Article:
Mytob worm keeps multiplying Antivirus firms say the Mytob worm is multiplying at a dizzying pace with no end in...
sight. By Wednesday morning Symantec was reporting the appearance of Mytob-AV@mm and Mytob-AU@mm and its ThreatCon was at level 2.
Russian-based Kaspersky Lab had its threat level at yellow -- indicating a medium threat -- partly because of Mytob's spread. The original worm was first detected Feb. 26, Kaspersky said on its Web site, adding, "According to our detections, there are now 25 versions of the worm, with six new versions being detected between [April 9 and 11]." The lab said the worm has been at the top of its virus stats, accounting for about 30% of all mail traffic. "Additionally, six or seven other variants from the Mytob family are present in our Virus Top 20, showing that these worms have [been] propagating steadily, intensifying the outbreak," the firm said.
Kaspersky said the outbreak could be made worse by Microsoft's latest security update, which listed several new critical vulnerabilities. Eugene Kaspersky, head of AV research at the lab, said in a statement, "We're certain that the computer underground is working actively on creating new and even more dangerous malicious code [that] will exploit these loopholes. To keep your data safe, we strongly recommend that you download and install the latest Microsoft patches now."
Kaspersky said Mytob is a modification of the Mydoom source code, but the author has added network worm functionality. This means the worm can propagate via Microsoft's LSASS vulnerability. It also has a bot function that lets a remote malicious user control infected computers through Internet Relay Chat [IRC] channels and freely access files on affected machines.
IBM fixes Lotus Notes/Domino flaws
IBM has fixed several flaws in its Lotus Notes and Domino products. Danish security firm Secunia said the security holes are "highly critical" and that users should update to the 6.5.4 or 6.0.5 releases of Lotus Notes and Domino. The firm said the specific problems are:
- A boundary error within the Domino server during the processing of certain time and date fields that can be updated from the Internet. Attackers can use this to cause a buffer overflow by passing a specially crafted POST request. IBM said this could crash the Domino server.
- A format string error in the Domino server when handling authentication using the NRPC Notes protocol. IBM said this could also be exploited to crash the Domino server.
- An unspecified boundary error in notes.ini on a Lotus Notes client attackers can exploit to cause a buffer overflow.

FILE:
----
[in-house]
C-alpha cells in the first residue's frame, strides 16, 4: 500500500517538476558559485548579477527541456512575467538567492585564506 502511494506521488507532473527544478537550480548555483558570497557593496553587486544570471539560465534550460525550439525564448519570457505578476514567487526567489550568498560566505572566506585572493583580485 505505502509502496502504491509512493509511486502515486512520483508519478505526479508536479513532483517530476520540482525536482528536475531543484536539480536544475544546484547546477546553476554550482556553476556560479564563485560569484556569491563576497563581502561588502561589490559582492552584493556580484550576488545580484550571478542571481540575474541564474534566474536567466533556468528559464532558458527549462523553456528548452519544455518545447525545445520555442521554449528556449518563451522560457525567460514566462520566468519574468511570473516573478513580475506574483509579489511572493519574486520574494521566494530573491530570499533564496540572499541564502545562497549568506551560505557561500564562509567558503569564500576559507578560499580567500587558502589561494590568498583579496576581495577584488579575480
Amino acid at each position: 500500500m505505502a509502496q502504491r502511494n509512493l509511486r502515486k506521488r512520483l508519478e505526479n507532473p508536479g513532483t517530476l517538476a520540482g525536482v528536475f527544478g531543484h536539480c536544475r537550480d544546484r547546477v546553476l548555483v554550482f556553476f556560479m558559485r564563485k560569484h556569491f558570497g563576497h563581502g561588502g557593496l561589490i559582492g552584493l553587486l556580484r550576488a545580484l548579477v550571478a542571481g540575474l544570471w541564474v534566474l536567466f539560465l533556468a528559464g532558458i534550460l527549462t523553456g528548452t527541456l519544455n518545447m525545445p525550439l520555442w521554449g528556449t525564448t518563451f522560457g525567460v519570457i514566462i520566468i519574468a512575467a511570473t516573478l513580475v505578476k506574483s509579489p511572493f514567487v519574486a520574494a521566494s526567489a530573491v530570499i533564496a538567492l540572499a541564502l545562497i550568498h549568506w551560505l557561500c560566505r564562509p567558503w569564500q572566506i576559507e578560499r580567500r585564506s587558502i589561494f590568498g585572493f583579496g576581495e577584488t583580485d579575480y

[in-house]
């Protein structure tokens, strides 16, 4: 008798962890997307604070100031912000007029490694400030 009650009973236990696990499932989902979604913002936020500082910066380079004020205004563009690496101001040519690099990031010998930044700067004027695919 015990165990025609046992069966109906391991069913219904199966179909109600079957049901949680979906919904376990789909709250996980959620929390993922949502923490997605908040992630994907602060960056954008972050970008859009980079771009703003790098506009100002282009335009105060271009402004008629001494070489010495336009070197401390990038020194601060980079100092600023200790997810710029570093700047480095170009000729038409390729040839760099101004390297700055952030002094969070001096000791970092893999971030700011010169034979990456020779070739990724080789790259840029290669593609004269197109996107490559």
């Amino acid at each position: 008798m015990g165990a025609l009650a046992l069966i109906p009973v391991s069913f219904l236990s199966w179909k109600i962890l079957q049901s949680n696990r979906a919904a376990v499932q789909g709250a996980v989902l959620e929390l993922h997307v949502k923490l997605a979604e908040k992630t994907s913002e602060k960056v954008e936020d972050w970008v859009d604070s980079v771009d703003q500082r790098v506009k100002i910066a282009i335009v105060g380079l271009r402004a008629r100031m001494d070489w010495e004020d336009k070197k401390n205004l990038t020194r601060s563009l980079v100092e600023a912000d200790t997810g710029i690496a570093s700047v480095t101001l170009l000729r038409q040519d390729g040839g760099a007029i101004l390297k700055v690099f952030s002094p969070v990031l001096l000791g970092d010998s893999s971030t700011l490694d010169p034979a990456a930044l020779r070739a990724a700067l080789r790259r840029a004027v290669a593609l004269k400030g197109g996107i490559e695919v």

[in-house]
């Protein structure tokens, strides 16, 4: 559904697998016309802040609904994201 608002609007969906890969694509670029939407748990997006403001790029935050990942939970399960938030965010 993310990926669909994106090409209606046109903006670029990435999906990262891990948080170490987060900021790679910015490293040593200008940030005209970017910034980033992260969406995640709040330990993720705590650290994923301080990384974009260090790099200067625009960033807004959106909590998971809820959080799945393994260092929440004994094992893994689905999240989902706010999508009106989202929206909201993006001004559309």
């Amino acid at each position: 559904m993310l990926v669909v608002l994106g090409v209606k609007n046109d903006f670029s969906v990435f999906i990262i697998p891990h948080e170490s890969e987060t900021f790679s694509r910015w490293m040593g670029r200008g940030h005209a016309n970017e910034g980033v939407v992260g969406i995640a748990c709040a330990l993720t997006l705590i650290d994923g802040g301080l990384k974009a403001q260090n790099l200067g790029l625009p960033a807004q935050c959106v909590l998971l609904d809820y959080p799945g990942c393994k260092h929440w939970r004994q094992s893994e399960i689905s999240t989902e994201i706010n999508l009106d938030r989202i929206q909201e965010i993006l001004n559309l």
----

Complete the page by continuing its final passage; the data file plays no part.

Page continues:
- An error in the @SetHTTPHeader function attackers can exploit to inject malicious content into the header and potentially conduct HTTP response splitting attacks or proxy cache poisoning.
The first problem was reported by Mark Litchfield of NGSSoftware. The second and third flaws were discovered by Ollie Whitehouse at Symantec. Researcher Juan Calderon reported the fourth issue. The Secunia advisory links to the various bulletins from IBM and NGS Software.
The COAST antispyware consortium died this week after a member exodus left it on life support. According to the Register, Computer Associates, Alluria and Webroot left in February, saying COAST appeared unable to develop effective antispyware standards. The icing on the cake came when a controversial member, 180solutions, joined the group. CA and McAfee both described 180solutions as adware, though the company claimed to be "a provider of search marketing solutions," the Register said. Either way, that point is now moot for the consortium.
Veritas patches flaw
Surrey, U.K.-based NGSSoftware reported a critical flaw in the Veritas i3 Focalpoint Server, which is bundled with other servers such as Indepth for Oracle. Versions 7.1 and earlier are vulnerable to the flaw. Veritas has released a patch and describes it as "enhancing the i3 Listener agent to support the installation of the Siebel AppTier with Interpoint/Oracle on the i3 server." The company recommends patching the servers that have Indepth for Oracle Collector agents installed.
Sun fixes flaws in Java servers
Sun Microsystems has fixed flaws in the Java System Web Server and Java System Directory Server attackers could exploit to cause a denial of service.
The first problem is an unspecified vulnerability affecting Sun Java System Web Server 6.0 Service Pack 7 and earlier on Windows platforms. Sun said the issue has been fixed in version 6.0 Service Pack 8 and later. The second problem is that a local or remote unprivileged user could launch malicious commands and cause a denial of service by exploiting a vulnerability in Java System Directory Server 5.0.
At issue is a lack of bounds checking in some implementations of the Lightweight Directory Access Protocol (LDAP) -- used to access network-based directories -- may allow a buffer used to generate error messages to overflow. "If a remote unauthenticated attacker supplies a LDAP server with a specially crafted request, they may be able to trigger the buffer overflow to compromise the vulnerable server," Sun said.
The advisory outlines steps for patching this problem.
PHP updated to fix flaws
PHP has released updated versions of its software to correct multiple medium-risk vulnerabilities reported by David Litchfield of NGSSoftware in Surrey, U.K. Versions affected include PHP 5.0.3 and PHP 4.3.10. NGSSoftware is withholding details of the flaws for three months to allow users to apply the patches.